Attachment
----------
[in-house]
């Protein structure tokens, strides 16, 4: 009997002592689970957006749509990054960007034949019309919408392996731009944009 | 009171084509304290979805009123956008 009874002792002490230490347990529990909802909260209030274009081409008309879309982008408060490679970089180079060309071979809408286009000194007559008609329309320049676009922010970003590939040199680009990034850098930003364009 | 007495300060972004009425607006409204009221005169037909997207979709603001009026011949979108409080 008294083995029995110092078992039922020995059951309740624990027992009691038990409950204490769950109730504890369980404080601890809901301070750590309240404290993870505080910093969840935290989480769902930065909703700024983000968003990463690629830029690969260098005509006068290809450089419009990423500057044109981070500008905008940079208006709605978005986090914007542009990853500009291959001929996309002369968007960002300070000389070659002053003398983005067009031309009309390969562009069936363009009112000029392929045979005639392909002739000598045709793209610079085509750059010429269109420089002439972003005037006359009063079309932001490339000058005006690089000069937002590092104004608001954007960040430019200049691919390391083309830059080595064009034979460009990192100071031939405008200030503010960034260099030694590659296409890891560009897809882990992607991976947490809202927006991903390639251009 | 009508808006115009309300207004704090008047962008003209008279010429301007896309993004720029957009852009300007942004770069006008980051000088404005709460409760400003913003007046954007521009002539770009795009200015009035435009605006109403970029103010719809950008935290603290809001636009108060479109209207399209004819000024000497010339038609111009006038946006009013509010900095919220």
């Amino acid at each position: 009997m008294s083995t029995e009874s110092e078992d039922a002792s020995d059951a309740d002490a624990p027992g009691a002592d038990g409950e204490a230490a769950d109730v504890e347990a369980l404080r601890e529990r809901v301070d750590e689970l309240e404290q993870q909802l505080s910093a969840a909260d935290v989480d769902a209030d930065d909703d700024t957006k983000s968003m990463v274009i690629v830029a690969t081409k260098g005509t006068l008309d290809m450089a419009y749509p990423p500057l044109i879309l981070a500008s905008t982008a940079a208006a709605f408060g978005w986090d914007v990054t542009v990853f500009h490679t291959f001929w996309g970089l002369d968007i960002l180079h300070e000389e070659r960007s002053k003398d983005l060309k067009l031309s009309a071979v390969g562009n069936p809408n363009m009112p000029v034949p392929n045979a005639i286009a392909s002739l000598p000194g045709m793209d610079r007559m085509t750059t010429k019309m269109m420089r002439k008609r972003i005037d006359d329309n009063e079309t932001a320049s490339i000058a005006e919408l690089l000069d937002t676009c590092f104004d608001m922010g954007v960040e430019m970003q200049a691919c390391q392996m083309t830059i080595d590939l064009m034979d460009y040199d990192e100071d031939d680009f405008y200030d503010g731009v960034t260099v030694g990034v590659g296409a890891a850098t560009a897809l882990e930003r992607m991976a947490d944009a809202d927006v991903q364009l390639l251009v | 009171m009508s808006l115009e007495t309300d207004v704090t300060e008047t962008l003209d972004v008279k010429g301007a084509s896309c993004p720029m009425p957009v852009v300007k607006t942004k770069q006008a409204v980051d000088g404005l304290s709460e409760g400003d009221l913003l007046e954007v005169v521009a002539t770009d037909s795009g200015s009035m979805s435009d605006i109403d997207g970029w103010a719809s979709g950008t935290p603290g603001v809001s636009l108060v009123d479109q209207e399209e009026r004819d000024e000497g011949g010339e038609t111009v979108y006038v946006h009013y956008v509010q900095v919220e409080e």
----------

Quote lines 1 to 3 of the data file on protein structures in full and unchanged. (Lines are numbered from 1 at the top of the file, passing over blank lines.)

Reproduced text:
[in-house]
């Protein structure tokens, strides 16, 4: 009997002592689970957006749509990054960007034949019309919408392996731009944009 | 009171084509304290979805009123956008 009874002792002490230490347990529990909802909260209030274009081409008309879309982008408060490679970089180079060309071979809408286009000194007559008609329309320049676009922010970003590939040199680009990034850098930003364009 | 007495300060972004009425607006409204009221005169037909997207979709603001009026011949979108409080 008294083995029995110092078992039922020995059951309740624990027992009691038990409950204490769950109730504890369980404080601890809901301070750590309240404290993870505080910093969840935290989480769902930065909703700024983000968003990463690629830029690969260098005509006068290809450089419009990423500057044109981070500008905008940079208006709605978005986090914007542009990853500009291959001929996309002369968007960002300070000389070659002053003398983005067009031309009309390969562009069936363009009112000029392929045979005639392909002739000598045709793209610079085509750059010429269109420089002439972003005037006359009063079309932001490339000058005006690089000069937002590092104004608001954007960040430019200049691919390391083309830059080595064009034979460009990192100071031939405008200030503010960034260099030694590659296409890891560009897809882990992607991976947490809202927006991903390639251009 | 009508808006115009309300207004704090008047962008003209008279010429301007896309993004720029957009852009300007942004770069006008980051000088404005709460409760400003913003007046954007521009002539770009795009200015009035435009605006109403970029103010719809950008935290603290809001636009108060479109209207399209004819000024000497010339038609111009006038946006009013509010900095919220």
């Amino acid at each position: 009997m008294s083995t029995e009874s110092e078992d039922a002792s020995d059951a309740d002490a624990p027992g009691a002592d038990g409950e204490a230490a769950d109730v504890e347990a369980l404080r601890e529990r809901v301070d750590e689970l309240e404290q993870q909802l505080s910093a969840a909260d935290v989480d769902a209030d930065d909703d700024t957006k983000s968003m990463v274009i690629v830029a690969t081409k260098g005509t006068l008309d290809m450089a419009y749509p990423p500057l044109i879309l981070a500008s905008t982008a940079a208006a709605f408060g978005w986090d914007v990054t542009v990853f500009h490679t291959f001929w996309g970089l002369d968007i960002l180079h300070e000389e070659r960007s002053k003398d983005l060309k067009l031309s009309a071979v390969g562009n069936p809408n363009m009112p000029v034949p392929n045979a005639i286009a392909s002739l000598p000194g045709m793209d610079r007559m085509t750059t010429k019309m269109m420089r002439k008609r972003i005037d006359d329309n009063e079309t932001a320049s490339i000058a005006e919408l690089l000069d937002t676009c590092f104004d608001m922010g954007v960040e430019m970003q200049a691919c390391q392996m083309t830059i080595d590939l064009m034979d460009y040199d990192e100071d031939d680009f405008y200030d503010g731009v960034t260099v030694g990034v590659g296409a890891a850098t560009a897809l882990e930003r992607m991976a947490d944009a809202d927006v991903q364009l390639l251009v | 009171m009508s808006l115009e007495t309300d207004v704090t300060e008047t962008l003209d972004v008279k010429g301007a084509s896309c993004p720029m009425p957009v852009v300007k607006t942004k770069q006008a409204v980051d000088g404005l304290s709460e409760g400003d009221l913003l007046e954007v005169v521009a002539t770009d037909s795009g200015s009035m979805s435009d605006i109403d997207g970029w103010a719809s979709g950008t935290p603290g603001v809001s636009l108060v009123d479109q209207e399209e009026r004819d000024e000497g011949g010339e038609t111009v979108y006038v946006h009013y956008v509010q900095v919220e409080e």